Two nights before Halloween last year, a massive wall of sandbags surrounding Goldman Sachs’ steel and glass headquarters in lower Manhattan stood as the global investment bank’s last defense against a tide of storm water pushed inland by Hurricane Sandy. Across the Hudson River, 8 feet of water lapped against sandbags stacked outside Goldman’s tower in Jersey City, N.J.
More than 10,000 Goldman employees were cut off from their jobs by the massive storm as it swirled across the region, forcing the New York Stock Exchange to halt all trading operations, causing the Port Authority of New York and New Jersey to suspend train service and cutting power to millions of customers.
Dire as the conditions were, Goldman was not without resources to keep its global business running.
“We’ve got a very large building and very large operations in Salt Lake City,” Gary Cohn, Goldman’s president and chief operating officer, assured interviewers on Bloomberg TV a day later. “We’ve got [hundreds of] people in Salt Lake City that can carry on many if not all of the operations of Goldman Sachs as well.”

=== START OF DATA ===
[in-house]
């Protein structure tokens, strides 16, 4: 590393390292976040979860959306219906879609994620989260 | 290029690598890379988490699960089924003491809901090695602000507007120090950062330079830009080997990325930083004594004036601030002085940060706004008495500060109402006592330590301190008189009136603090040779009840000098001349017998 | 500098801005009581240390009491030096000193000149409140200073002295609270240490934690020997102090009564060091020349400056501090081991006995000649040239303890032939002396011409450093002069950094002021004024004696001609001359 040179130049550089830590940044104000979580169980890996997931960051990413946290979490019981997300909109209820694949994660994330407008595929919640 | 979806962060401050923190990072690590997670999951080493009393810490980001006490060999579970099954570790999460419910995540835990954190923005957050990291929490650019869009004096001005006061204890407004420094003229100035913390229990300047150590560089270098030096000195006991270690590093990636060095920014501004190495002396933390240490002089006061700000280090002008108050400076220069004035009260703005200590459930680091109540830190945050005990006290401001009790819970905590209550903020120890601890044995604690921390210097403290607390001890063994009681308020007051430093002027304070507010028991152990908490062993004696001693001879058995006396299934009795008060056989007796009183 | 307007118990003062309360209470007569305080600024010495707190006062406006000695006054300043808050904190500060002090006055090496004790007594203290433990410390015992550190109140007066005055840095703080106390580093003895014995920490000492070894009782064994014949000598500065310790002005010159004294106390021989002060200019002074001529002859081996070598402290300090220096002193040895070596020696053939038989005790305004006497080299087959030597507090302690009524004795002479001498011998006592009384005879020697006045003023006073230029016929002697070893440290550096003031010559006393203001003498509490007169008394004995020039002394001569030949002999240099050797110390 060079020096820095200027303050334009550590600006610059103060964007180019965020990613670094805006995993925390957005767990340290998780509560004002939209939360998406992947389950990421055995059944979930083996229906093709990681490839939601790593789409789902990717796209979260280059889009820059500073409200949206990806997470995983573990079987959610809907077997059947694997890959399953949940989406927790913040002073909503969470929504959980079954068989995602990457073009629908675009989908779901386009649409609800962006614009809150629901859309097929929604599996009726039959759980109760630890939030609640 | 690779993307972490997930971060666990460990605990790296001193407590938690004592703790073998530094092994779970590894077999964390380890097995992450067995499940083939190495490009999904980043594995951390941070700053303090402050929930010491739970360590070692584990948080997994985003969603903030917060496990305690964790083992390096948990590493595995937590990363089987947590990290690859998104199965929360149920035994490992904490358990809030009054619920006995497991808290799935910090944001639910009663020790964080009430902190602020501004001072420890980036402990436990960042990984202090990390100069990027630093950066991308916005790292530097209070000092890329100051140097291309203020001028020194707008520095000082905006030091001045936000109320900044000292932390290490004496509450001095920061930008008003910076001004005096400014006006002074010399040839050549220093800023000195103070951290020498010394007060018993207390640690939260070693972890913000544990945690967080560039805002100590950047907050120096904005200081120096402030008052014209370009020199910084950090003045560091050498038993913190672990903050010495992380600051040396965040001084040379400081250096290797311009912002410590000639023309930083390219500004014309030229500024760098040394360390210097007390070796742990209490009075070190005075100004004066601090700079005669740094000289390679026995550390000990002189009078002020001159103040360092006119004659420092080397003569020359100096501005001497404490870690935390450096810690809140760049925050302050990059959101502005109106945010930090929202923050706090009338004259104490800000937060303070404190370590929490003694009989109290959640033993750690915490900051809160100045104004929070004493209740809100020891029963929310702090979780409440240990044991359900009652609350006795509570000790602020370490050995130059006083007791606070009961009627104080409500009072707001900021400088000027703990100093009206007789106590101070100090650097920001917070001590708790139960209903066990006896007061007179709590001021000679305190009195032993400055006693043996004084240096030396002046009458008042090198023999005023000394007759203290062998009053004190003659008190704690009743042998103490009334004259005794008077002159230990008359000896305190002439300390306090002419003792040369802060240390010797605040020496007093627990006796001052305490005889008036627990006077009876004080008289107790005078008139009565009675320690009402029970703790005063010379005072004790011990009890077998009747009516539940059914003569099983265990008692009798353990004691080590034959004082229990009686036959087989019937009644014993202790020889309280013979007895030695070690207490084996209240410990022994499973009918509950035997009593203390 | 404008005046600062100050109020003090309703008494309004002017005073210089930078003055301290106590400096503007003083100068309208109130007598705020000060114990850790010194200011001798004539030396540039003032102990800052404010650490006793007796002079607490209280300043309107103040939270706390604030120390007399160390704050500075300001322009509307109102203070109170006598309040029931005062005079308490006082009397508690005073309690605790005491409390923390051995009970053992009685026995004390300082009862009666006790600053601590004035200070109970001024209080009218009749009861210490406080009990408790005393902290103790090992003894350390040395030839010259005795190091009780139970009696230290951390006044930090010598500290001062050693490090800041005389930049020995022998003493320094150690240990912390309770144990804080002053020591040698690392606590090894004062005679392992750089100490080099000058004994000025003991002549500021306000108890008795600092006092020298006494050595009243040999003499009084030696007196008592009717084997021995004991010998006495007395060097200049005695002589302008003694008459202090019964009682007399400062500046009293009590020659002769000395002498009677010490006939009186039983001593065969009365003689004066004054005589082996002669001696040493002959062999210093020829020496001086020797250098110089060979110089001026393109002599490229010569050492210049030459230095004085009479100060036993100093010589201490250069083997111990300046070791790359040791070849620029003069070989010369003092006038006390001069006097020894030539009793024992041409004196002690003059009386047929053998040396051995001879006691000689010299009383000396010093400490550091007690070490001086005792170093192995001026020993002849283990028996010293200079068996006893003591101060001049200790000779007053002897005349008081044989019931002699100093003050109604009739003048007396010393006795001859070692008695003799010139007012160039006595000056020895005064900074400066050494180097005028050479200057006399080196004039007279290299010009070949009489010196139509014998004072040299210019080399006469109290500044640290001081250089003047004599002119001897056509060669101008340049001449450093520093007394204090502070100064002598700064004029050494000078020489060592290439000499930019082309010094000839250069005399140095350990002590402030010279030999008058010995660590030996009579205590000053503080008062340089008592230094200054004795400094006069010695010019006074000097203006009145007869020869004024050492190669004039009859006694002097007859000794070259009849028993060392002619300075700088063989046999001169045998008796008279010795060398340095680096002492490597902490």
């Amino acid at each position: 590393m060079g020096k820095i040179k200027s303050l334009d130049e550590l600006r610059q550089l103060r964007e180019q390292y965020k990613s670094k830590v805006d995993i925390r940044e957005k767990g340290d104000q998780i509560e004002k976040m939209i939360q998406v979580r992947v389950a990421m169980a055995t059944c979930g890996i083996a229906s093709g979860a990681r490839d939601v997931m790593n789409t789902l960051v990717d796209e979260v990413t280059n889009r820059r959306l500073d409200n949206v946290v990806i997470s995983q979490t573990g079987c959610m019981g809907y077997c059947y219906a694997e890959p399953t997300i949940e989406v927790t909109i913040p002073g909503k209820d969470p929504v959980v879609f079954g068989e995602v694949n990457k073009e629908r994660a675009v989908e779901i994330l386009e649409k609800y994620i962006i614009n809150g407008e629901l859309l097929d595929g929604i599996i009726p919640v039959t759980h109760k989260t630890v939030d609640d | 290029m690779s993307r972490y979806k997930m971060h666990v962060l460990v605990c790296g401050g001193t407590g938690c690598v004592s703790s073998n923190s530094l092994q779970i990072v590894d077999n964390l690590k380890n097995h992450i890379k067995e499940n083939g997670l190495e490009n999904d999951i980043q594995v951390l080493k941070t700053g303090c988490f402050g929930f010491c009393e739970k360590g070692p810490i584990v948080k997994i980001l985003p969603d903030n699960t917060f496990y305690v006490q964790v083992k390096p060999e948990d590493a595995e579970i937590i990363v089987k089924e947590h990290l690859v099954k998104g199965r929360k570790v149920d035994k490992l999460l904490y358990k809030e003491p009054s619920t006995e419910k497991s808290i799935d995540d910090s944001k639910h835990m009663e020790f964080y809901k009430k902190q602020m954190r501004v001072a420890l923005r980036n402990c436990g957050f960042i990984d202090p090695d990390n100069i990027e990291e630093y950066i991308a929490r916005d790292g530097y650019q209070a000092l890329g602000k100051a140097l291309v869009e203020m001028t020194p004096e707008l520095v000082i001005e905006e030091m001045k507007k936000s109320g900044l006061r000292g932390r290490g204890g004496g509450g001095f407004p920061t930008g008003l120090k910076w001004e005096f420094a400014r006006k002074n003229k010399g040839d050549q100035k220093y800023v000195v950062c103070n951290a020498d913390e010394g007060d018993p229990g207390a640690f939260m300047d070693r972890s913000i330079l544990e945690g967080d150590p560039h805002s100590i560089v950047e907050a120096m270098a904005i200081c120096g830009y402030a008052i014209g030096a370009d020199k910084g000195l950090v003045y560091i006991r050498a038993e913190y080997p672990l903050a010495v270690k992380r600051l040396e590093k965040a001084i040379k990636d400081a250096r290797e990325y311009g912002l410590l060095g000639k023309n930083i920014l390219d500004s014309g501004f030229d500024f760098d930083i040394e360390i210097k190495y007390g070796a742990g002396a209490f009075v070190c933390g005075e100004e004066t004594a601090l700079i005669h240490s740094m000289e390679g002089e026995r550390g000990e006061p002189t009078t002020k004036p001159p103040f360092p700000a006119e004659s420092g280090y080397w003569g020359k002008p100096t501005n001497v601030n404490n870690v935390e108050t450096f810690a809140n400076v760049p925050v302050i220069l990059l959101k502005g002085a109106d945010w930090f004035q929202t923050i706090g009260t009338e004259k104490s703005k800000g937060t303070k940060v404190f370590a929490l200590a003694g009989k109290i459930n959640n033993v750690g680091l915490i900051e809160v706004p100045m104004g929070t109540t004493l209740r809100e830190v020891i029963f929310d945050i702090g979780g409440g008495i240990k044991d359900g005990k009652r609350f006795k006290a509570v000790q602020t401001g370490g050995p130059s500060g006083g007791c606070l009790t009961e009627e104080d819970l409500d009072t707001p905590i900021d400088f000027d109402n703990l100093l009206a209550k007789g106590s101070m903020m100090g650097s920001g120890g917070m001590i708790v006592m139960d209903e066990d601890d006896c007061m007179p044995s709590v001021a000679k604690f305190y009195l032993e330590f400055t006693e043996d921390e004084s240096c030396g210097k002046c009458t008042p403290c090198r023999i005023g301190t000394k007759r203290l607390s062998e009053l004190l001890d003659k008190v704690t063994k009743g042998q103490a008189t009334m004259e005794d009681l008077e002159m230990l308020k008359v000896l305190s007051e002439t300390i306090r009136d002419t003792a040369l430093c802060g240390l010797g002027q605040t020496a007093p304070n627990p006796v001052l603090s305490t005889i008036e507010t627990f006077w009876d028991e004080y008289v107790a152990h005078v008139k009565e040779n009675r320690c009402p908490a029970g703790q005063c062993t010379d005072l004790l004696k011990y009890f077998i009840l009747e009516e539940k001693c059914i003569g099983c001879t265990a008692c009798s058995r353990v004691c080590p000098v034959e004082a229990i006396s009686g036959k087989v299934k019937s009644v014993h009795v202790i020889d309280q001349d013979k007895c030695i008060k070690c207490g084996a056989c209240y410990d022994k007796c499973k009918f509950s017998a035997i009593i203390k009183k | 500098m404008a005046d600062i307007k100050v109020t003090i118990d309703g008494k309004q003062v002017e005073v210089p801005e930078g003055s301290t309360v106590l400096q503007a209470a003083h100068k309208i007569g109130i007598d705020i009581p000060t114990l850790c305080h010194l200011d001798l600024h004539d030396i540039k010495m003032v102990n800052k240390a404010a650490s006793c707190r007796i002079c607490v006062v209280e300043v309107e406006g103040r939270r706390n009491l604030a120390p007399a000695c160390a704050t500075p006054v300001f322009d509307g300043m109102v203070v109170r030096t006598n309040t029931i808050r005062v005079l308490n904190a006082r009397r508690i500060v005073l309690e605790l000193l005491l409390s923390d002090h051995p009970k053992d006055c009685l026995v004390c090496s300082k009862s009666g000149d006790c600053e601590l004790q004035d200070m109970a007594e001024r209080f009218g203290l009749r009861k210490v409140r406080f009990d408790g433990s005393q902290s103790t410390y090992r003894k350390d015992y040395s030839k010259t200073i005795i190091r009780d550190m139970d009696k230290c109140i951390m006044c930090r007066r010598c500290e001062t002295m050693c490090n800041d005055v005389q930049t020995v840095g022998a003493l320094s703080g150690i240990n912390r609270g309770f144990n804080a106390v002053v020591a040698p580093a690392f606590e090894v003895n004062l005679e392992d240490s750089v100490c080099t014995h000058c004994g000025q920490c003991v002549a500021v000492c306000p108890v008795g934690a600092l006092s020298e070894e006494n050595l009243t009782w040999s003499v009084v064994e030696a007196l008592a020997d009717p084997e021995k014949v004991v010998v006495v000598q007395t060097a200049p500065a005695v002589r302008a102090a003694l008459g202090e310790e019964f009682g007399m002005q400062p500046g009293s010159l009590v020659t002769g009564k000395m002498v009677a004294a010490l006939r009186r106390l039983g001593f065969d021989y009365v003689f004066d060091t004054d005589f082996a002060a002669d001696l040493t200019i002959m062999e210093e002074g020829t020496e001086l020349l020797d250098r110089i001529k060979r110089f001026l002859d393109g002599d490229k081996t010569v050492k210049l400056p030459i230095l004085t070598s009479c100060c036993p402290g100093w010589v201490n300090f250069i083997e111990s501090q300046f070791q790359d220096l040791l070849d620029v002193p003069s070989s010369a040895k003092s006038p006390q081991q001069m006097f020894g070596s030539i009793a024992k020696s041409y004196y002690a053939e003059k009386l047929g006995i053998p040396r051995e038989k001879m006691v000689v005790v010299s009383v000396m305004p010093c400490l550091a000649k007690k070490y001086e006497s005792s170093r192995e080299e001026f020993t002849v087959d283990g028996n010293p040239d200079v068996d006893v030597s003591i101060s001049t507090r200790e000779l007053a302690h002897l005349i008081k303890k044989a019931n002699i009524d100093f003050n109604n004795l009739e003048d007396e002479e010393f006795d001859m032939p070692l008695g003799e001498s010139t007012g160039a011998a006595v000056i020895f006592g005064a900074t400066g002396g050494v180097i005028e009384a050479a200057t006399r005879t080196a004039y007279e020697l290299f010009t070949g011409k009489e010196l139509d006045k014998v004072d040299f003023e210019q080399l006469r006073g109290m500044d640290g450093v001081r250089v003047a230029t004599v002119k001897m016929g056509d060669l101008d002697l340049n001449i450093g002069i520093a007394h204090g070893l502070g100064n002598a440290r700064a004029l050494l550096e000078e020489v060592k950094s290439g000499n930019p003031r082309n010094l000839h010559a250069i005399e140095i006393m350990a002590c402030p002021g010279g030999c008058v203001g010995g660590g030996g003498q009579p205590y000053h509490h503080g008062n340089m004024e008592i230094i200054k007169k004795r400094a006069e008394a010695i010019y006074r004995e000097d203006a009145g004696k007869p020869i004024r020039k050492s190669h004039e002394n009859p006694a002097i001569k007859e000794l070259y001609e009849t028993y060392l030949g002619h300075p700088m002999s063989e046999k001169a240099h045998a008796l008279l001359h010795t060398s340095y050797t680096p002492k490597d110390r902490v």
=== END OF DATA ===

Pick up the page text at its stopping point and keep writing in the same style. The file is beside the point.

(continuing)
And, Cohn quipped, “that’s definitely in a complete different weather pattern.”
Utah’s capital is fast becoming Wall Street’s Western outpost and the world’s biggest investment bank is its poster boy. The number of Goldman employees in Utah’s capital, split between seven floors at 222 S. Main St. and a 75,000-square-foot space on Chipeta Way near the University of Utah, is 1,775 people. Over 10 weeks this summer, that number was augmented by 274 college interns and, if history is a guide, Goldman will hire most of them.
Today, 13 years after Goldman established a foothold in Utah, Salt Lake City is the firm’s fourth-largest location in the world, behind New York-New Jersey; London; and Bangalore, India’s technology capital. While Sandy raged, Salt Lake City was “front and center,” said managing director David Lang. “We were able to keep the lights on as a firm because of our Salt Lake City office.”
Like an accelerating race car, the growth of Goldman in Salt Lake City is more and more rapid every year. In an interview, Lang wouldn’t provide firm numbers, but six years ago Goldman’s local workforce was fewer than 300. Next year, the count could be close to 2,000. Many of the new hires will be graduates of Brigham Young University and the University of Utah. BYU provides more graduates to Goldman than any other university in the U.S. The U. is in the top five.